Unknown woman, identified only by her DNA, indicted in Baby Hope probe
An unknown woman, identified only by her DNA profile, has been indicted in the case of Baby Hope, an infant who was found dead nearly three years ago in an unincorporated area near Wheaton, DuPage County authorities said Monday.
Police have been searching for Baby Hope's parents since the infant's body was found on Aug. 15, 2016, in a backpack on a private drive off Plamondon Road. The DuPage County coroner's office previously confirmed Baby Hope took at least one breath before she died.
The DuPage sheriff's office started an investigation to not only identify the body but also determine what happened to her and how she got to where she was found, officials said. The investigation has remained active.
On Thursday, a grand jury in DuPage indicted a Jane Doe on a charge of failure to report the death or disappearance of a child, a Class 4 felony. The indictment and charging documents list the DNA information of Jane Doe. It alleges she committed the crime between Aug. 14 and Aug. 15, 2016.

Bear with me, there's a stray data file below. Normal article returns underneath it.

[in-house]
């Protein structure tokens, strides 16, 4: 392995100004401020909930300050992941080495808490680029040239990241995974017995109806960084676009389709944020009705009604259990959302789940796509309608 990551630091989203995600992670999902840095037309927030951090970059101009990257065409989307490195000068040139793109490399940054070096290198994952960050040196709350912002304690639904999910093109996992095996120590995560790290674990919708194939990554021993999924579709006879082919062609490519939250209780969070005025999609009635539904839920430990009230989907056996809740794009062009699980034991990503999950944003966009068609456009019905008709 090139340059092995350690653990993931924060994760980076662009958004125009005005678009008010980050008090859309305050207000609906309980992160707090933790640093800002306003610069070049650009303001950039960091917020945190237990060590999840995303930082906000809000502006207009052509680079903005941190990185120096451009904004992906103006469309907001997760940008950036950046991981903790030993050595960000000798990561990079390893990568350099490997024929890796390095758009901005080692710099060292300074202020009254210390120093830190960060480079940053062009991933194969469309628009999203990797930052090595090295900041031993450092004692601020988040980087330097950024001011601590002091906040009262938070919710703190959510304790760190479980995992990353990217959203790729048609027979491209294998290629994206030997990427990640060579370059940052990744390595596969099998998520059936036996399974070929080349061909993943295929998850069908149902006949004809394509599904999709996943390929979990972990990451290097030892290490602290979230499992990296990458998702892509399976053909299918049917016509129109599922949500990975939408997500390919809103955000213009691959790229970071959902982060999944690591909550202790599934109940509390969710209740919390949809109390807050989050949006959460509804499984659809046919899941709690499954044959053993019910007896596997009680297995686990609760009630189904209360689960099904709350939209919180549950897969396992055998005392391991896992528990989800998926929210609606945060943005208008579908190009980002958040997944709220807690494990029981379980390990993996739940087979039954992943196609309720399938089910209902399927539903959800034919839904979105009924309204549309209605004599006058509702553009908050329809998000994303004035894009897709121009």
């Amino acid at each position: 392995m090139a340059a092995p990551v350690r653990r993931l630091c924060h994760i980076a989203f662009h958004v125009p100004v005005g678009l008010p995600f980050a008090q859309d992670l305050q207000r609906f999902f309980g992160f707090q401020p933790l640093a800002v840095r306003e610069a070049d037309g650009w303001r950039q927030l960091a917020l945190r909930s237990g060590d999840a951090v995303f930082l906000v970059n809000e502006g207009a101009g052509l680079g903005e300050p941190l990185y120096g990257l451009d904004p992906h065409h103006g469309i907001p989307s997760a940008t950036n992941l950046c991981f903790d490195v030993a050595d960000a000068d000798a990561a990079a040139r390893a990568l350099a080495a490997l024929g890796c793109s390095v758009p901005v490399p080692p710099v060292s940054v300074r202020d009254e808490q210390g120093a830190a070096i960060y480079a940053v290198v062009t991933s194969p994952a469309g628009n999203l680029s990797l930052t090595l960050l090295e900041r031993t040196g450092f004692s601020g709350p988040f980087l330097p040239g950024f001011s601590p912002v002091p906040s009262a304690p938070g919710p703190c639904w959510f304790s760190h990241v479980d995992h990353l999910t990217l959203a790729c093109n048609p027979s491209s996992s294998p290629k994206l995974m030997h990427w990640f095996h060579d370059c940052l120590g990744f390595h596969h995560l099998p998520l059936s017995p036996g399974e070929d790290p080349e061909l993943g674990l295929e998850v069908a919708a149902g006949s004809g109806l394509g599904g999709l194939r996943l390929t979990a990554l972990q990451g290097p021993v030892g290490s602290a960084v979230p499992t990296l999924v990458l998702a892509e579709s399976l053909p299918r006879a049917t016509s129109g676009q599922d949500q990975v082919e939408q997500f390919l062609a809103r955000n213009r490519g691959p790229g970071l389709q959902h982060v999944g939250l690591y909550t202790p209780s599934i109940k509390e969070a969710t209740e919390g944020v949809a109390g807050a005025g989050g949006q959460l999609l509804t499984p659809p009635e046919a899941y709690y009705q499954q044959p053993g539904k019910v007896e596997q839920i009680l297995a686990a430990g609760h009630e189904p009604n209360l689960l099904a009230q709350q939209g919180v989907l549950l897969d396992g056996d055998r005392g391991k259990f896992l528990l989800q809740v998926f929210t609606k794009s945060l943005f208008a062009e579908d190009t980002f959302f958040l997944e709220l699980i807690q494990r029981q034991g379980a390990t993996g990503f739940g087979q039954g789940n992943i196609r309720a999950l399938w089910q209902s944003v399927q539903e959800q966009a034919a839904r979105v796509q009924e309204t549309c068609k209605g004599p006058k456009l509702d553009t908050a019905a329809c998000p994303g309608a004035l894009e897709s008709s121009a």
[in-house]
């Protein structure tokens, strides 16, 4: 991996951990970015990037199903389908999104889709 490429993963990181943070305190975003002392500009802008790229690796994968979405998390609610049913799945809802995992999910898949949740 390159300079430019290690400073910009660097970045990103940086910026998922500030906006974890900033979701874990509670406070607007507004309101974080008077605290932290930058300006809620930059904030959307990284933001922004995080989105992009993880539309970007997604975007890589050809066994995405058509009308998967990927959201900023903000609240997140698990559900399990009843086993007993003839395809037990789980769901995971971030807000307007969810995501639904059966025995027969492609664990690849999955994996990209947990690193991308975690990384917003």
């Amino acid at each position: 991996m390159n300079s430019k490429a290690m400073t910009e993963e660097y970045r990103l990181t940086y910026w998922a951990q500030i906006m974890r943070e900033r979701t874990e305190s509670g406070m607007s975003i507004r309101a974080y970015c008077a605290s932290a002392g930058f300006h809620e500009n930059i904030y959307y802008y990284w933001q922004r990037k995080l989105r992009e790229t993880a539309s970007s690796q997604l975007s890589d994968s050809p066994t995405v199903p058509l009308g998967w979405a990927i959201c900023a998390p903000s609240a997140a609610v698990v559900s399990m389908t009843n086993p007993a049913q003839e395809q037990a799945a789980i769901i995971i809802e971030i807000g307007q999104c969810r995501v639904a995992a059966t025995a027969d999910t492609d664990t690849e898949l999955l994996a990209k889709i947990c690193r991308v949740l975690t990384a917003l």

"The investigation into what happened to Baby Hope will not end until we have answers to all of our questions," State's Attorney Robert Berlin said in a statement.
He said the sheriff's office has dedicated "significant resources to not only identify Baby Hope, but to also learn what happened to her."
Sheriff James Mendrick thanked the detectives "who have worked so diligently on such an emotionally taxing case."
"This indictment is one step closer toward a resolution that may finally explain the circumstances of what happened," Mendrick said in a statement. "Our office will continue to tirelessly work on this case until Baby Hope can finally rest in peace."
Baby Hope was buried Sept. 22, 2016, at St. Michael Cemetery in Wheaton, surrounded by tearful officers and strangers.
The child's story struck a chord with the Wheaton community.
A tree and plaque in memory of Baby Hope, who was named by sheriff's police, were installed in April 2017 in Seven Gables Park in Wheaton. The plaque reminds visitors that hospitals and fire and police stations are safe havens, where babies can be surrendered with no questions asked.